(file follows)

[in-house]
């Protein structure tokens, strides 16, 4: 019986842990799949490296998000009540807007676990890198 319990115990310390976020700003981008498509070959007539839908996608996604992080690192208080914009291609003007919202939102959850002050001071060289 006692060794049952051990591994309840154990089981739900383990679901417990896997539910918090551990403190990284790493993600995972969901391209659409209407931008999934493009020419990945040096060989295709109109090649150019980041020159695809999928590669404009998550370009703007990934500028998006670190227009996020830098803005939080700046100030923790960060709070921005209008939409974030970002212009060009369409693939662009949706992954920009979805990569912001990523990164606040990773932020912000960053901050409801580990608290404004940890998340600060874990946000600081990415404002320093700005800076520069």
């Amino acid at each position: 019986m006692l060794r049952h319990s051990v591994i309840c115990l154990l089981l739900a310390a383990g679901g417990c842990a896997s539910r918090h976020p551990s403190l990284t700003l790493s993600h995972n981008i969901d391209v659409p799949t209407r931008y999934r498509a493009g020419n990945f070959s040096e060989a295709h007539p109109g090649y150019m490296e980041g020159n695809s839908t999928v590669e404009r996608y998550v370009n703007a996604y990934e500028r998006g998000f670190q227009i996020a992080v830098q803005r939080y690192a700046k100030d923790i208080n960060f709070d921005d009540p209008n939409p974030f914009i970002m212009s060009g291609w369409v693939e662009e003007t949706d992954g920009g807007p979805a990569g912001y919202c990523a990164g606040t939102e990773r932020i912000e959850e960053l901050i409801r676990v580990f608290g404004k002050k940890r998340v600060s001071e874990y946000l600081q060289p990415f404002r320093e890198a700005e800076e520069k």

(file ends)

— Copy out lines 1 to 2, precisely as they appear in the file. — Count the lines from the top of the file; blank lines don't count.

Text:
[in-house]
């Protein structure tokens, strides 16, 4: 019986842990799949490296998000009540807007676990890198 319990115990310390976020700003981008498509070959007539839908996608996604992080690192208080914009291609003007919202939102959850002050001071060289 006692060794049952051990591994309840154990089981739900383990679901417990896997539910918090551990403190990284790493993600995972969901391209659409209407931008999934493009020419990945040096060989295709109109090649150019980041020159695809999928590669404009998550370009703007990934500028998006670190227009996020830098803005939080700046100030923790960060709070921005209008939409974030970002212009060009369409693939662009949706992954920009979805990569912001990523990164606040990773932020912000960053901050409801580990608290404004940890998340600060874990946000600081990415404002320093700005800076520069």